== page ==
Milk Run: Mediator (Esther 4:12-14)

This is one of a series of posts called Milk Runs which are intended to provide short, clear teachings from the Bible and their application for Christians.  For more information about the series, please see the explanatory post.  Now to the regularly scheduled programming:

When Esther’s words were reported to Mordecai, he sent back this answer: “Do not think that because you are in the king’s house you alone of all the Jews will escape.  For if you remain silent at this time, relief and deliverance for the Jews will arise from another place, but you and your father’s family will perish.  And who knows but that you have come to royal position for such a time as this?”

Esther 4:12-14 (NIV)

The book of Esther is a little strange.  It starts with some background info that tells of King Xerxes wanting to show off his queen, Vashti, and have her dance for his nobles, and how her refusal enraged him and he kicks her out of the palace.  After all this, we are introduced to the titular character, Esther. She’s taken into what amounts to a dark beauty pageant which is undertaken to select the new queen, and she is chosen to replace Vashti.

Then, Esther’s cousin Mordecai uncovers a plot to destroy the Jews in the country.  He warns her of the danger and urges her to beg the king for mercy. In her response, Esther notes that it could cost her her life if she were to enter into the presence of the king without a summons.  Up to this point, it sounds like the plot for a soap opera. Actually, God isn’t mentioned in the whole book, making that similarity even more striking.

If this were a modern show, Mordecai’s response to her concerns would go something like this: “Well, yes, it’s dangerous and scary, but sometimes you have to have a stiff upper lip and do the right thing and think about other people.”  Or if it were Christian media, “God knows you’re scared, but you just have to do what He wants and it will all turn out okay.” The hero would sniff and would decide that he will do the right thing. Mordecai doesn’t say either of these things, though.  Instead, his answer reveals something more profound.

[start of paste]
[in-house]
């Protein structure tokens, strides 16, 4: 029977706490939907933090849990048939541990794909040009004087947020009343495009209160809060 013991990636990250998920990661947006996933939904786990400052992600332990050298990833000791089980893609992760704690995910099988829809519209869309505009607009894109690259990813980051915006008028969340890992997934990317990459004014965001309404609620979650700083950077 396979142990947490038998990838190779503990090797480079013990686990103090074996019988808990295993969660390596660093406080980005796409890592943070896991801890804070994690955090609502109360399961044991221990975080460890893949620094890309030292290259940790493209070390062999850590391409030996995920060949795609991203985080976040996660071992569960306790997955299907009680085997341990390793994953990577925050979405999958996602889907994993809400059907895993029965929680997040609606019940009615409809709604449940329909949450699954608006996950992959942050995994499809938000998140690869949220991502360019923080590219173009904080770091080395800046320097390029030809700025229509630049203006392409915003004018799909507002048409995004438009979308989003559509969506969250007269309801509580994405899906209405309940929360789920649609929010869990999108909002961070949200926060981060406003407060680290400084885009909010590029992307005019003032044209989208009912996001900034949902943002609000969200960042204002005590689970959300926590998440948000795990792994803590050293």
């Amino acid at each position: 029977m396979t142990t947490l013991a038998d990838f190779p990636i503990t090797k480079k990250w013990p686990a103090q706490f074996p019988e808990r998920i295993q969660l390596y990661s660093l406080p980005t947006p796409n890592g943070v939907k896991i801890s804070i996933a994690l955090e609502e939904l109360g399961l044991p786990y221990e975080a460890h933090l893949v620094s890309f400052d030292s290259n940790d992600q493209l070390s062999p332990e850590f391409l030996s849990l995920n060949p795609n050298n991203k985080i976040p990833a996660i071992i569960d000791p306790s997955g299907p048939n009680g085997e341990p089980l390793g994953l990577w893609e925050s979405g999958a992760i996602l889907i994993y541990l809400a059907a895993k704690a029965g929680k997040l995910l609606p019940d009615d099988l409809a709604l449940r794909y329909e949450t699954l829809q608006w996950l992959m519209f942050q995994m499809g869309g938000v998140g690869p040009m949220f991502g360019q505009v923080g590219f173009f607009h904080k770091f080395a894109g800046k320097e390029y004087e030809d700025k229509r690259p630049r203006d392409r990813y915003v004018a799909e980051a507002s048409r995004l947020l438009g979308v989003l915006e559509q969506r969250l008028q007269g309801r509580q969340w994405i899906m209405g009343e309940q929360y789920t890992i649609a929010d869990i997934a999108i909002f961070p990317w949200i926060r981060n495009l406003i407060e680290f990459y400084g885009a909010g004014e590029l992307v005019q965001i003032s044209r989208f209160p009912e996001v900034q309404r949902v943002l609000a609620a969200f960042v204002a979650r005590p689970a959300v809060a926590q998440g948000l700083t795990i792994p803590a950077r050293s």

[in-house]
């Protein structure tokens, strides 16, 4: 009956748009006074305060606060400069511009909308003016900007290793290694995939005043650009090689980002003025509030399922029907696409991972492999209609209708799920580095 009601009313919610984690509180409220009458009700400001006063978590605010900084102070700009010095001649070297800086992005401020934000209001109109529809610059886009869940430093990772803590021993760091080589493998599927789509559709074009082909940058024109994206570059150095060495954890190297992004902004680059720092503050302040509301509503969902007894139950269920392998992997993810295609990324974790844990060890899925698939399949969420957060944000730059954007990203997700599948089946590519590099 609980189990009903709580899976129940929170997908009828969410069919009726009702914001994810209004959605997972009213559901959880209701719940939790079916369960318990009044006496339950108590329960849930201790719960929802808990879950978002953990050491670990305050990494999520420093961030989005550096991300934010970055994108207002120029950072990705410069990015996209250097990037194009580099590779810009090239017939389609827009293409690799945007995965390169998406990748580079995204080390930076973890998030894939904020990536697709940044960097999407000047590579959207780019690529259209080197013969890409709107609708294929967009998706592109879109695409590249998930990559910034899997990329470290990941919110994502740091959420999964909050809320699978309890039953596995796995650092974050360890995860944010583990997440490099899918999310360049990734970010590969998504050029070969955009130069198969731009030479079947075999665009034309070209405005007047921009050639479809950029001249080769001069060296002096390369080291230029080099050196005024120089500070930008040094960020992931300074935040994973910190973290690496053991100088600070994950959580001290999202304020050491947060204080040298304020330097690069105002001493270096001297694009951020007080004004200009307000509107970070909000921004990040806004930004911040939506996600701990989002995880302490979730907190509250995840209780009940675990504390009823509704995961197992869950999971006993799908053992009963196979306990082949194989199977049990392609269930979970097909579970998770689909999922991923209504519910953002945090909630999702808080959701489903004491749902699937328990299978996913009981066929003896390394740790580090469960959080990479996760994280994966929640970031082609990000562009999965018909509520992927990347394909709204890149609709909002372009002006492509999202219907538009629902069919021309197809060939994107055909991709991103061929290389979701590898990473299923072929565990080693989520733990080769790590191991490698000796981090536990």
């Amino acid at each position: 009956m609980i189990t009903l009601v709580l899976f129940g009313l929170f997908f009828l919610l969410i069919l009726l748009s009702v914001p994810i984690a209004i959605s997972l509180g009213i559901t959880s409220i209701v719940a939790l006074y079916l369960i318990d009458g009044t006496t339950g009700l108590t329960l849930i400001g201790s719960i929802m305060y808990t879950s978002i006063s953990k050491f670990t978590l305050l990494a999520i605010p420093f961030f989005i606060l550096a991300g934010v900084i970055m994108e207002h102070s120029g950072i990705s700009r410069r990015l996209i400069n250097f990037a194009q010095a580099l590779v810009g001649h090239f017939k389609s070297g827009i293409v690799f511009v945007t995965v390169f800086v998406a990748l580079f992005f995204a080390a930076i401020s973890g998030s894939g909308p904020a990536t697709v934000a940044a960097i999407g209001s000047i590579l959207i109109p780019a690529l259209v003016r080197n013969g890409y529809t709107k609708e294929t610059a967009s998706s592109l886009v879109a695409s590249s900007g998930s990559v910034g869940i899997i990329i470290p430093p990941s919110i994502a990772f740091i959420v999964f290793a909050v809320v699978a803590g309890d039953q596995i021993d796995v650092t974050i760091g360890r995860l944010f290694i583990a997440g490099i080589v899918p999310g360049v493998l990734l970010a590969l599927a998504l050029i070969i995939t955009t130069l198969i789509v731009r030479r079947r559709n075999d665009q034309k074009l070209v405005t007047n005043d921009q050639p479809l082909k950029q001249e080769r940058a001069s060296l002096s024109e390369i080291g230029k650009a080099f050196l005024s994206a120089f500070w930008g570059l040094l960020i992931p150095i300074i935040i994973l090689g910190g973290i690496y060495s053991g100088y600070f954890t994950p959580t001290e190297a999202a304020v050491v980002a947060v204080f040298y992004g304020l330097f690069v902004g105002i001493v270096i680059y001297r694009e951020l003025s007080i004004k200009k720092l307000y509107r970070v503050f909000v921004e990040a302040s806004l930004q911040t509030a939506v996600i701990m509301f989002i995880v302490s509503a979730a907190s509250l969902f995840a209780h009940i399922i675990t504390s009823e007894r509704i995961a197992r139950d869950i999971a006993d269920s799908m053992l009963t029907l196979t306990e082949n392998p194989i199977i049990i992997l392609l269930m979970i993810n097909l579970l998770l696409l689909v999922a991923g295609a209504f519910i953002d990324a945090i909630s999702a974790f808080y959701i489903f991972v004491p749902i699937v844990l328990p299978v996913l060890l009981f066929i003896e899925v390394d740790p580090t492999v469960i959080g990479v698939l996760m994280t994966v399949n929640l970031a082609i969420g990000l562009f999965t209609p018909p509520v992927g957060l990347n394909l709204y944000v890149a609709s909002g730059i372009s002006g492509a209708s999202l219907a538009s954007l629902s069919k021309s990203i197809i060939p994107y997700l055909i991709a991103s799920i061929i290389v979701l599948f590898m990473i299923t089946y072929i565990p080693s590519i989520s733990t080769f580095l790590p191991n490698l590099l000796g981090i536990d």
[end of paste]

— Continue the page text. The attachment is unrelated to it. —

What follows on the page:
Mordecai clearly believes in the promises of God to Abraham.  In Genesis, God told Abraham that his descendants would one day rule the world.  Because of this promise, Mordecai knows that God’s covenant people cannot be destroyed.  Which is why he so confidently states that relief and deliverance will arise from another place because he knows that God will raise it up.

Then he contrasts that confidence in deliverance with confidence in Esther’s perishing if she chooses to remain silent.  Up until this point in the story, Esther has kept her identity as a member of God’s covenant people hidden. By requesting mercy from the king, she would be outing herself.  Effectively, Mordecai warns her that she must either identify with the people of God and receive a blessing He gives, or with the world and receive the curse.

Finally, he ponders that perhaps her royal status is a tool she was given specifically for this moment, to mediate mercy on behalf of the Jews.  His question hangs in the air, then we see a profound shift in Esther. Up to this point, all we know about her is that she’s beautiful, winsome, and skilled in what it takes to advance in the Persian Empire.  Now, she steps into her identity as a member of the people of God and becomes dignified, bold, and majestic. Through her and Mordecai’s work, the Jews are delivered from their enemies.

Here’s the good news: we’re not Esther.  Through unlikely means, God raised up Esther to mediate deliverance for His people in the Persian Empire.  We see in Christ the Great Mediator, who was raised up through unlikely means to the seat of power and who mediates deliverance for all of God’s people in the world.  Just as in Esther’s story, just as it seemed the enemy would win, a reversal occurs, and now the people of God are simply awaiting the day when Christ brings the ultimate, perfect safety.

Do you see how good God is to work through ignominious or ordinary means to fulfill His plans?  Will you identify with Christ by rejecting the false safety and comfort of the world and awaiting His return?

Many thanks to the wonderful insight of Christopher Ash and Nancy Guthrie, available on The Gospel Coalition’s website.

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